The entire storytelling of Elephant Whisperers, the first Indian production ever to win an Oscar, was organic in nature, meaning it had no script. And, if director Kartiki Gonsalves had not chanced upon Raghu and fallen in love with this baby elephant, she probably would have never made this award-winning documentary.
After walking the red carpet at the 54th International Film Festival of India, she shared with Gomantak Times Digital this touching six-year adventure-filled story of human-animal bond.
Tell us how your documentary film, Elephant Whisperers, came into being.
I actually fell in love with a baby elephant and that’s how the journey began for me. That is when I felt a connection. If I had never met Raghu (baby elephant), I probably would never have ended up making the documentary. I felt that love and over time it turned into Elephant Whisperers, a six-year journey of human-animal bonding.
Share something about this six-year journey in Madumalai forest where the documentary was made.
In this journey, I realised how powerful storytelling could be and documentaries are the medium to showcase those stories and make an impact. There is a lot of knowledge out there that needs to be passed on to the next generation and the rest of the world. All I can say is what Elephant Whisperers did for the Asian elephants is phenomenal.
What is the knowledge you gained?
I grew up among nature in the Nilgiris in Ooty, and Madumalai is so close to my home. I entered this forest when I was three years old. The beautiful part of this whole thing was seeing how Boman and Bellie lived off the land. I experienced the rich knowledge they were sharing and the ways in which we need to protect our planet. After this experience, I have been stressing the fact that indigenous knowledge is so important for conservation and fighting climate change.
One heart-breaking moment while making the film.
Yes. It was very heartbreaking to see Raghu being separated from Boman and Bellie at one point in time. We could not stop that because we were not supposed to bring our own perspective to the documentary. You have to just witness what’s happening and that was one of the hardest things for me and my film crew. We could feel the emotions because we were there with them for so many years. At the same time, however, Raghu needed to be taken away because Boman and Bellie’s bond was pampering him too much. There is a tendency for elephants to become naughty and not listen, just like humans. So he had to be transferred to another caregiver who could be stricter with him. He is an amazing elephant and he is doing so much better now because of that separation.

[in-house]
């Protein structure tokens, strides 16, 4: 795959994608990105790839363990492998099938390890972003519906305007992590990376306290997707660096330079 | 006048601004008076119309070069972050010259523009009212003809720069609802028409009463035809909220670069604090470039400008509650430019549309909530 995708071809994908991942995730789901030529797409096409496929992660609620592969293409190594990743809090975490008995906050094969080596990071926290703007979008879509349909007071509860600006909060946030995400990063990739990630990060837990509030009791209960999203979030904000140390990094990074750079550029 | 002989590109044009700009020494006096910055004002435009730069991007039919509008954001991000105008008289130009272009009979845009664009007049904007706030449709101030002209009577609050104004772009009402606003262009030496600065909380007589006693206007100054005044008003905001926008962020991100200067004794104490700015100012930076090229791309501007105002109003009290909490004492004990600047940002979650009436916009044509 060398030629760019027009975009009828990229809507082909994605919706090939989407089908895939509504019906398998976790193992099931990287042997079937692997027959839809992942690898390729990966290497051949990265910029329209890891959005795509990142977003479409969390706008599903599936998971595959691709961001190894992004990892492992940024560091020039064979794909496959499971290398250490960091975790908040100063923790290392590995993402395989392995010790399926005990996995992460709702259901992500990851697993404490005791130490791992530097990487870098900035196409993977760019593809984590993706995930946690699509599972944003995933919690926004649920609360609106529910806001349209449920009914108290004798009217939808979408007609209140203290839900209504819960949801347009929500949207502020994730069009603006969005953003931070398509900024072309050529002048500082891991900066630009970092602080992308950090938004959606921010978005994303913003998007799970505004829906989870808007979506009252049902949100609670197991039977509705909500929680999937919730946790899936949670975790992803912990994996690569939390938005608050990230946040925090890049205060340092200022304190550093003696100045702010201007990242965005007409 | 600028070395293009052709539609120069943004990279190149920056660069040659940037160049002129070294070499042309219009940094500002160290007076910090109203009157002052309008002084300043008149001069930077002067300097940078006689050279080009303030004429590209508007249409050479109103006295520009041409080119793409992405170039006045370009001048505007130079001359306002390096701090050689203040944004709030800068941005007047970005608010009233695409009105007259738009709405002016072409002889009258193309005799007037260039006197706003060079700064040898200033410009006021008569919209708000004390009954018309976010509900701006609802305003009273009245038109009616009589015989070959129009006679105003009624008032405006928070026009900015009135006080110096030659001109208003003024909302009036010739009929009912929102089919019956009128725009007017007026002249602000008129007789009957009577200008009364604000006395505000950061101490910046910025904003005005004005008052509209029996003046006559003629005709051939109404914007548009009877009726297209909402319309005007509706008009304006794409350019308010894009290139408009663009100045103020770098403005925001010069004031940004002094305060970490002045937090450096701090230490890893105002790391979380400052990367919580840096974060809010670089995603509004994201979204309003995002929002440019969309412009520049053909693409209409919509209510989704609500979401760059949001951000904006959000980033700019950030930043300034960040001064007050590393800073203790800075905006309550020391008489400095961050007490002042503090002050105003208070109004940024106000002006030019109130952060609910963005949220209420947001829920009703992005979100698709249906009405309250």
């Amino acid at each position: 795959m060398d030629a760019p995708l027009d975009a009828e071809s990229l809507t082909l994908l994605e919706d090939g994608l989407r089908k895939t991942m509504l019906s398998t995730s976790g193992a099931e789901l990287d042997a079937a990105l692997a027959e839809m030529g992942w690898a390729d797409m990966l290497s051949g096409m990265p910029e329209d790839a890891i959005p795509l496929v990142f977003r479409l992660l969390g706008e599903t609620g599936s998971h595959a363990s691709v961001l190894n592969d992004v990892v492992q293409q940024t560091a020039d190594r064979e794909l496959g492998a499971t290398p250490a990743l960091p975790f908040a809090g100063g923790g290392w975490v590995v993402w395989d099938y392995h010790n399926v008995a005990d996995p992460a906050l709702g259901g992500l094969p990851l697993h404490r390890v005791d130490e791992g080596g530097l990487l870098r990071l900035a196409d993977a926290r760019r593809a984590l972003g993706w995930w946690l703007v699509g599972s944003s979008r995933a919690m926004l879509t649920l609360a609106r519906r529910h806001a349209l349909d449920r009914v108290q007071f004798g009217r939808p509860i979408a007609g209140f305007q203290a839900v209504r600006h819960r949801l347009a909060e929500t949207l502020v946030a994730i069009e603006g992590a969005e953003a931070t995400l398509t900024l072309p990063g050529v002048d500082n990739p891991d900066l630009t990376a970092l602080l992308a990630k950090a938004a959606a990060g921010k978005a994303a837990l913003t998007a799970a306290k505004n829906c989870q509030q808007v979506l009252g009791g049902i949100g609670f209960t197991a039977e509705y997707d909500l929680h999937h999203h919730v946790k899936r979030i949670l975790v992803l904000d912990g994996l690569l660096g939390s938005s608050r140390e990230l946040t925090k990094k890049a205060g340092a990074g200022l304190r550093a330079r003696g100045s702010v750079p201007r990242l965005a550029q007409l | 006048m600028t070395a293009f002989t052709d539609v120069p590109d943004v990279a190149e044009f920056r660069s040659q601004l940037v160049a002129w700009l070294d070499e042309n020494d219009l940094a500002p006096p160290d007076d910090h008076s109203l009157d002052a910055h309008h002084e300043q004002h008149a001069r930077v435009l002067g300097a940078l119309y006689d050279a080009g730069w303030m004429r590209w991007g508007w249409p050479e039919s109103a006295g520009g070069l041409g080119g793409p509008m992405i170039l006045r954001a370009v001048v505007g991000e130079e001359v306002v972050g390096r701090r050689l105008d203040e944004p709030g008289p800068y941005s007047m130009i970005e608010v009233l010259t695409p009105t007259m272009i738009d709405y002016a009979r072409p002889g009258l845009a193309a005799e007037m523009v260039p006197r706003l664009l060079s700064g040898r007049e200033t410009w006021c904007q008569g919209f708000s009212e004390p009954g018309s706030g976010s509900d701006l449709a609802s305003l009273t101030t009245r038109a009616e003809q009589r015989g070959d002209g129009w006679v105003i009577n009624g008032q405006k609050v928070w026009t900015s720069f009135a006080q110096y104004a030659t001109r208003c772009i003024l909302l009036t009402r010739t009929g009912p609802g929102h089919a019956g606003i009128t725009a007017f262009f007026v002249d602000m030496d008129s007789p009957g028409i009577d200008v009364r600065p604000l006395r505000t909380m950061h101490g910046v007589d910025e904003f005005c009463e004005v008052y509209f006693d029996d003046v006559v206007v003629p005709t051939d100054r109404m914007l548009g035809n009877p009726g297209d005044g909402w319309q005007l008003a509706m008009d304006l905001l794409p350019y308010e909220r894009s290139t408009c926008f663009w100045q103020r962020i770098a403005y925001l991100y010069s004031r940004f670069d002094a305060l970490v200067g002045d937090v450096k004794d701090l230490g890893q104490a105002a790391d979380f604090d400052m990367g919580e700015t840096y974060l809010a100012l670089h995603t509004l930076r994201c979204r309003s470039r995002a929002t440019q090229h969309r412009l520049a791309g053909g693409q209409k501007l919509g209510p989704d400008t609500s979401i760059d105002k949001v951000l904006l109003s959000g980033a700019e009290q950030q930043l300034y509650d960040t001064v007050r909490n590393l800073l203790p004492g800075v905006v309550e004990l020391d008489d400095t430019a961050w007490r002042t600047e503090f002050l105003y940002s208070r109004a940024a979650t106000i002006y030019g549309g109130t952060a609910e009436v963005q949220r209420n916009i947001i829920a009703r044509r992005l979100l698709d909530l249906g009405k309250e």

Did you experience any danger in the forest while shooting?
A: Making the documentary was challenging because you are working in an environment which is on its own terms. While we were shooting, we were dealing with other wild animals like tigers and leopards. It was not fiction, so there was no script. It was difficult to know what would happen next. There was no beginning and no end.
One valuable lesson you can recollect you learnt from this whole experience.
I was making this documentary solely based on an idea, and that idea was to document the sacred bond between man and animal and that was my guiding point till the end. But the beautiful lesson here was to accept all that happened on the ground and in reality.
One reality that really made you think.
Yes, there is a lot that we don’t see. In the region where I filmed the documentary, it was dangerous because of the man-animal conflict. Elephants enter human settlements. I wanted to tell this story via the documentary because elephants are very intelligent animals. My aim was to make people realise and make them understand elephants on a deeper level. The man-animal conflict is not just in Tamil Nadu, Karnataka or Kerala, it happens all across. When people live on the periphery of the forest, there are bound to be conflicts. This is something one has to acknowledge because we live in a world where there is so much destruction.
What was your reaction after winning the Oscars?
At the time, there were a lot of mixed emotions. I didn’t realise that it was the first Oscar for an Indian production. But I was so proud that a documentary on an animal and this indigenous couple would ever be able to make it anywhere. I was happy knowing that the world was seeing a true part of India. It was also special because the movie was made on my home turf where I grew.